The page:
If either party decides to pursue online arbitration, a sole independent and neutral arbitrator or a panel of 3 arbitrators (depending on amount of claim or counter-claim) will be appointed by the ODR institution. Parties may not withdraw from arbitration after the appointment of arbitrator(s).

One or more hearings may be conducted depending on the claim/counter-claim value and an arbitral award shall be passed within 30 calendar days of the arbitrator/tribunal’s appointment. If value of claim and/or counter-claim is INR 1,00,000/- (Rupees One Lakh) or below (or such other sum as SEBI may specify), the arbitrator shall conduct a document-only arbitration process but may grant a hearing to the parties. The arbitrator/arbitral tribunal shall have the discretion to provide interim relief to the parties if required. Pursuant to the issuance of the award, if the Market Participant is required to make any payment or undertake performance of a certain nature, then such payment shall be made within 15 calendar days from the date of the arbitral award (unless such award requires payment sooner), and/or performance within such period as specified by the arbitral award.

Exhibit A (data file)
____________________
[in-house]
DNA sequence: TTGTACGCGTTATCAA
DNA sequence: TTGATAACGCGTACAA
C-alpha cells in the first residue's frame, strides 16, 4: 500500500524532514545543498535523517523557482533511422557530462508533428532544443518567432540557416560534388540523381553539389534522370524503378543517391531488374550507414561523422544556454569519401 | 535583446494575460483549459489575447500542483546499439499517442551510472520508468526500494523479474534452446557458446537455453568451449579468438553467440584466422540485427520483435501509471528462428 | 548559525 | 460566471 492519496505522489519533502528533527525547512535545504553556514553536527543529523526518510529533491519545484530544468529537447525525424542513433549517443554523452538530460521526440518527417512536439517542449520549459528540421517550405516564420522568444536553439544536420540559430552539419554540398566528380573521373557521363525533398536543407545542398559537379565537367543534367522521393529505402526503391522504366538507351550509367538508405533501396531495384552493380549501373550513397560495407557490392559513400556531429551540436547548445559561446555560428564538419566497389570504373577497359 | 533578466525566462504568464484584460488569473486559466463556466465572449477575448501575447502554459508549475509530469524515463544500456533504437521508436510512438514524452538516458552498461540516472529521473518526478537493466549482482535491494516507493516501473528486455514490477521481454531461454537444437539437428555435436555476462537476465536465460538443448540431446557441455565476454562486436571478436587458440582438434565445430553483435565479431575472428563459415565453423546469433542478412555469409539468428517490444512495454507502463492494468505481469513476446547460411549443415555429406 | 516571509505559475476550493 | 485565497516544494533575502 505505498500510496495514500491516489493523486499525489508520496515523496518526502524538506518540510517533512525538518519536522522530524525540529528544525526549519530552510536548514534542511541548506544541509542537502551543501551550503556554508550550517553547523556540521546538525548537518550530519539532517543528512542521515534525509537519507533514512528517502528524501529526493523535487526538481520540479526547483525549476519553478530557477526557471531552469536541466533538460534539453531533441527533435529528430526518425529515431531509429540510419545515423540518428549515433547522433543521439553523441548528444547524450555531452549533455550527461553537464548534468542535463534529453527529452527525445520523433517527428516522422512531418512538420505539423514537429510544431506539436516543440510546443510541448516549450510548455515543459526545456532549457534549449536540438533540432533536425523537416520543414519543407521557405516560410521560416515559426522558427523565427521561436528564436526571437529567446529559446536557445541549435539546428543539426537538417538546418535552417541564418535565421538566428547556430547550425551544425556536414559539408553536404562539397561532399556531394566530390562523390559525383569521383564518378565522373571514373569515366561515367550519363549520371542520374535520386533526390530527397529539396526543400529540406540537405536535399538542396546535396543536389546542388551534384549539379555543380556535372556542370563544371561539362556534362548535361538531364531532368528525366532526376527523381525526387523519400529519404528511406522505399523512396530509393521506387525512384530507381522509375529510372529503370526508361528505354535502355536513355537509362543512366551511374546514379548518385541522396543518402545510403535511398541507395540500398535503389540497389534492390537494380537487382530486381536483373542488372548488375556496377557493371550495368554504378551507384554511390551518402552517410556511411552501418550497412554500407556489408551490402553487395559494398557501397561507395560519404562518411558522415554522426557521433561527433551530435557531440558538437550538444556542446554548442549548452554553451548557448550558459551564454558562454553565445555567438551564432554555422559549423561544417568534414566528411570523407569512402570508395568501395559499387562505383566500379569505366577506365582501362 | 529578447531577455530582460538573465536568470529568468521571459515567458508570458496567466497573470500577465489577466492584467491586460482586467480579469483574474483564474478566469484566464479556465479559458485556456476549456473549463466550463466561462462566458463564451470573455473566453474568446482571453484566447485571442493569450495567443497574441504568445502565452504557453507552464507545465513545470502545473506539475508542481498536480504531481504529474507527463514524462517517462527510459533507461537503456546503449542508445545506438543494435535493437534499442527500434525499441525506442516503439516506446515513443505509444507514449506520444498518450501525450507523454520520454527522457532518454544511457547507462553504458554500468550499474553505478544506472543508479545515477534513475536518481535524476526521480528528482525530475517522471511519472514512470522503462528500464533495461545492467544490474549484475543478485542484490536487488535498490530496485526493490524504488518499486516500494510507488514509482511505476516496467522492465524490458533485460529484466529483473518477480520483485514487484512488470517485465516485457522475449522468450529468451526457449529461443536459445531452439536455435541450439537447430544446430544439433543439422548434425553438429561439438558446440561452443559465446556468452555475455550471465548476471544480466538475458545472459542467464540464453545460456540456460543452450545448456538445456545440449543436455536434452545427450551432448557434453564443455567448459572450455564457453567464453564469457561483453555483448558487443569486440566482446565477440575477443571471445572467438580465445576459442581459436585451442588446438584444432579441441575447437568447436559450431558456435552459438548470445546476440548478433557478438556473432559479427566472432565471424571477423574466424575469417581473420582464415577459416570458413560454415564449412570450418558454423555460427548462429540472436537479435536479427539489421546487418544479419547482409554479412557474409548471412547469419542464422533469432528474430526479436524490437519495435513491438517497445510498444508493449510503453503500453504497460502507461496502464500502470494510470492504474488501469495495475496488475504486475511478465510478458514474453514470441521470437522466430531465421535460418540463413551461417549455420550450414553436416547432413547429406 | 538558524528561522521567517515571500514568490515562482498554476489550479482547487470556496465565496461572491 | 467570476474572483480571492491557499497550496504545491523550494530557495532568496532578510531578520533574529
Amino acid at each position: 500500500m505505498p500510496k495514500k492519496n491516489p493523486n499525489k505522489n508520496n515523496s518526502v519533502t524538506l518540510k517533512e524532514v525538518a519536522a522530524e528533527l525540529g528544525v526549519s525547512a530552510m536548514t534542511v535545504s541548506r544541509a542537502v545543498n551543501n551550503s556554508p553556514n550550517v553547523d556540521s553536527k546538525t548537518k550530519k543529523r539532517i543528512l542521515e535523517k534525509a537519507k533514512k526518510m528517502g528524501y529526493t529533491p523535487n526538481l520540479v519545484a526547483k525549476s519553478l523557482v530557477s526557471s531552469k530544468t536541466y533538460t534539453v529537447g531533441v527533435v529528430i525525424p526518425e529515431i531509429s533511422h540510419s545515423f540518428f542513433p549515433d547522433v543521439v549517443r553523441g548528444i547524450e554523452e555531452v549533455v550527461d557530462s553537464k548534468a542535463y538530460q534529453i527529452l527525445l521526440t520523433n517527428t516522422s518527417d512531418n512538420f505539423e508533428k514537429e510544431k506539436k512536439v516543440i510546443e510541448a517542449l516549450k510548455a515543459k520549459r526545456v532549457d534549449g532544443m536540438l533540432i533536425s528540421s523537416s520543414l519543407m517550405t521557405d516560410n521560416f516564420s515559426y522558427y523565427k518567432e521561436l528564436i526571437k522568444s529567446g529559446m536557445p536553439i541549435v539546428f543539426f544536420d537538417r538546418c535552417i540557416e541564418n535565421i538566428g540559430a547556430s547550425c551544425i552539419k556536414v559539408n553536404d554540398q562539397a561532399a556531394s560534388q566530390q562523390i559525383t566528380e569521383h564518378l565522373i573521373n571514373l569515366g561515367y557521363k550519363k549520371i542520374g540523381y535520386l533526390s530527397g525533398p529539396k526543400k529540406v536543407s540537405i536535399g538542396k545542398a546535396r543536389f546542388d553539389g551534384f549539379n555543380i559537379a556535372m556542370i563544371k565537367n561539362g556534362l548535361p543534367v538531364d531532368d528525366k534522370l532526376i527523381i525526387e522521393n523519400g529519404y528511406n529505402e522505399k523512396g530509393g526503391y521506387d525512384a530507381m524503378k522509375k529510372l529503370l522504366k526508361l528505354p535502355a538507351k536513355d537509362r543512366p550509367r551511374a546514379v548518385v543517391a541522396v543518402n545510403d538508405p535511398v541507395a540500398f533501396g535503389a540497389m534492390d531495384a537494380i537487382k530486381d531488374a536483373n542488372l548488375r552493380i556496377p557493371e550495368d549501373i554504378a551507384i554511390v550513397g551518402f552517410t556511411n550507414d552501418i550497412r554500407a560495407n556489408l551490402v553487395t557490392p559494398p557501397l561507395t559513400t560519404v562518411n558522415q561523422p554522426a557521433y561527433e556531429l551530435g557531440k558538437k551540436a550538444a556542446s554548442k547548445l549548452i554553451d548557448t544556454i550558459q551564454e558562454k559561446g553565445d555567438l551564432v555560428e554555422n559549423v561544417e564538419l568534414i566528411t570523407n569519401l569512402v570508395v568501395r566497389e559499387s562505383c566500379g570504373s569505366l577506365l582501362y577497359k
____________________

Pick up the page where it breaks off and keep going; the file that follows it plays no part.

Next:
Further, the party against whom order has been passed, will be required to submit its intention to challenge the award under Section 34 of the Arbitration and Conciliation Act, 1996 within 7 calendar days in the ODR Portal for onward notification to the party/ies in whose favour the arbitral award has been passed and the relevant MII.

Other Key Features

The Master Circular provides a comprehensive framework to ensure that investor is protected at each stage of the process. A few of such features are set out below.